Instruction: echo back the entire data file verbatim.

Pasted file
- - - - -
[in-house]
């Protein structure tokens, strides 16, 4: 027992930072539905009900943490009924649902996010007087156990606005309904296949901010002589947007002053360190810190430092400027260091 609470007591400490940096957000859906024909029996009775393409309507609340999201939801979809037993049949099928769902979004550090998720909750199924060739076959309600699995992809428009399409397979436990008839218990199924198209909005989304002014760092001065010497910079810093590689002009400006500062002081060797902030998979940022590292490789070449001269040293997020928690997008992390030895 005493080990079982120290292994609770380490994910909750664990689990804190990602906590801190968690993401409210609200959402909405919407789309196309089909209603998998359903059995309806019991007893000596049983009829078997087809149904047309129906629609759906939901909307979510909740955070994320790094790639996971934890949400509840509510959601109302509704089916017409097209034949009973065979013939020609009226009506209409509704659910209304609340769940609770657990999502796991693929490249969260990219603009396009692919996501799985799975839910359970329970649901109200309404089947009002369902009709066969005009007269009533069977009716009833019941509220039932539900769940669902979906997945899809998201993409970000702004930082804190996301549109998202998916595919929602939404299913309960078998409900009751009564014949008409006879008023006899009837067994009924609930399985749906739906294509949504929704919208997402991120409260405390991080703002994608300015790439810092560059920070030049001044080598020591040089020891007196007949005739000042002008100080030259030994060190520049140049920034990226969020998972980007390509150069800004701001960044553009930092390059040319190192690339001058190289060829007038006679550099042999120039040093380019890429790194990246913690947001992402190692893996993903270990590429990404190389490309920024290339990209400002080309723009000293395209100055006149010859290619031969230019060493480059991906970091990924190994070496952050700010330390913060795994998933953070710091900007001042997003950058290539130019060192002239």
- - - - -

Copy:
[in-house]
């Protein structure tokens, strides 16, 4: 027992930072539905009900943490009924649902996010007087156990606005309904296949901010002589947007002053360190810190430092400027260091 609470007591400490940096957000859906024909029996009775393409309507609340999201939801979809037993049949099928769902979004550090998720909750199924060739076959309600699995992809428009399409397979436990008839218990199924198209909005989304002014760092001065010497910079810093590689002009400006500062002081060797902030998979940022590292490789070449001269040293997020928690997008992390030895 005493080990079982120290292994609770380490994910909750664990689990804190990602906590801190968690993401409210609200959402909405919407789309196309089909209603998998359903059995309806019991007893000596049983009829078997087809149904047309129906629609759906939901909307979510909740955070994320790094790639996971934890949400509840509510959601109302509704089916017409097209034949009973065979013939020609009226009506209409509704659910209304609340769940609770657990999502796991693929490249969260990219603009396009692919996501799985799975839910359970329970649901109200309404089947009002369902009709066969005009007269009533069977009716009833019941509220039932539900769940669902979906997945899809998201993409970000702004930082804190996301549109998202998916595919929602939404299913309960078998409900009751009564014949008409006879008023006899009837067994009924609930399985749906739906294509949504929704919208997402991120409260405390991080703002994608300015790439810092560059920070030049001044080598020591040089020891007196007949005739000042002008100080030259030994060190520049140049920034990226969020998972980007390509150069800004701001960044553009930092390059040319190192690339001058190289060829007038006679550099042999120039040093380019890429790194990246913690947001992402190692893996993903270990590429990404190389490309920024290339990209400002080309723009000293395209100055006149010859290619031969230019060493480059991906970091990924190994070496952050700010330390913060795994998933953070710091900007001042997003950058290539130019060192002239």